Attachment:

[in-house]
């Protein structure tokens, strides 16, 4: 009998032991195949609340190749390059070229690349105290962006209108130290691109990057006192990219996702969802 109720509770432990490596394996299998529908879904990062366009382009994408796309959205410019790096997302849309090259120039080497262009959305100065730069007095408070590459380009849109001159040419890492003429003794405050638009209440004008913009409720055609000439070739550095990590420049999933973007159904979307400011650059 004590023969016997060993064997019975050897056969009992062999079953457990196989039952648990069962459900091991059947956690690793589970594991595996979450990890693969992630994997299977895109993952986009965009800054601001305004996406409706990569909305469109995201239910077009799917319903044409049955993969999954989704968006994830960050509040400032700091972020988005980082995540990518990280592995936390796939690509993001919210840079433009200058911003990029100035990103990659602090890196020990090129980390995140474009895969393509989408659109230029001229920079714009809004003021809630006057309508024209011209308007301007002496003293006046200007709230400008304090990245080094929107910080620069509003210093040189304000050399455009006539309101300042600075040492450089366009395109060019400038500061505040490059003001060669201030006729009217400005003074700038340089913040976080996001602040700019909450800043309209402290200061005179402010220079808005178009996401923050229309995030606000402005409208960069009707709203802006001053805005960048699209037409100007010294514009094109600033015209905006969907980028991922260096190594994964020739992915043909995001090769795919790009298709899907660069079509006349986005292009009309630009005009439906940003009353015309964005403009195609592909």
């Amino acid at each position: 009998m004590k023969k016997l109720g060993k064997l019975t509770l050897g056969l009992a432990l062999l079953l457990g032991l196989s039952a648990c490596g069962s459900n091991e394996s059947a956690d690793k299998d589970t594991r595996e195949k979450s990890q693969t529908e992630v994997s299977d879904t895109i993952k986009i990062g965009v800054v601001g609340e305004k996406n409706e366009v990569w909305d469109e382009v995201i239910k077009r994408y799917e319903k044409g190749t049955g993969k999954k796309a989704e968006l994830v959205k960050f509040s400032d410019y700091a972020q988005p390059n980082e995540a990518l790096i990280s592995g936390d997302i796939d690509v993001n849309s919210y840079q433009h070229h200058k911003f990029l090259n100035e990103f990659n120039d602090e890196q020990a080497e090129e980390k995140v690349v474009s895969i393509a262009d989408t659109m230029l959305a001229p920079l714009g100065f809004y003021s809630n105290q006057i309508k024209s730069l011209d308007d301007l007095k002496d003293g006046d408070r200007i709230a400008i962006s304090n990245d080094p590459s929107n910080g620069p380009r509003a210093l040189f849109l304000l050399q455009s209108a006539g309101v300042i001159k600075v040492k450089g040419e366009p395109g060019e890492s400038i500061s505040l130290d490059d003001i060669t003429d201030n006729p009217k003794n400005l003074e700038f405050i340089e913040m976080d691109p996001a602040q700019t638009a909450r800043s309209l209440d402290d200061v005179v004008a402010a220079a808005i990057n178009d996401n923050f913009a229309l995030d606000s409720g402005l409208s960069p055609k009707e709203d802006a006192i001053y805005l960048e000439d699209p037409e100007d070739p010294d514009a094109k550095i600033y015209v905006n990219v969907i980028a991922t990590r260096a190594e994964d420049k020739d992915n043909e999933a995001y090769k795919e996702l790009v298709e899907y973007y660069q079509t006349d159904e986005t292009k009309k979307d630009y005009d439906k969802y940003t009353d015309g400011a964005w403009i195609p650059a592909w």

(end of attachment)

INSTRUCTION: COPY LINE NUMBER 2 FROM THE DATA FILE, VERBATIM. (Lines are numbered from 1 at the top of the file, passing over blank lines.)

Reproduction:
């Protein structure tokens, strides 16, 4: 009998032991195949609340190749390059070229690349105290962006209108130290691109990057006192990219996702969802 109720509770432990490596394996299998529908879904990062366009382009994408796309959205410019790096997302849309090259120039080497262009959305100065730069007095408070590459380009849109001159040419890492003429003794405050638009209440004008913009409720055609000439070739550095990590420049999933973007159904979307400011650059 004590023969016997060993064997019975050897056969009992062999079953457990196989039952648990069962459900091991059947956690690793589970594991595996979450990890693969992630994997299977895109993952986009965009800054601001305004996406409706990569909305469109995201239910077009799917319903044409049955993969999954989704968006994830960050509040400032700091972020988005980082995540990518990280592995936390796939690509993001919210840079433009200058911003990029100035990103990659602090890196020990090129980390995140474009895969393509989408659109230029001229920079714009809004003021809630006057309508024209011209308007301007002496003293006046200007709230400008304090990245080094929107910080620069509003210093040189304000050399455009006539309101300042600075040492450089366009395109060019400038500061505040490059003001060669201030006729009217400005003074700038340089913040976080996001602040700019909450800043309209402290200061005179402010220079808005178009996401923050229309995030606000402005409208960069009707709203802006001053805005960048699209037409100007010294514009094109600033015209905006969907980028991922260096190594994964020739992915043909995001090769795919790009298709899907660069079509006349986005292009009309630009005009439906940003009353015309964005403009195609592909």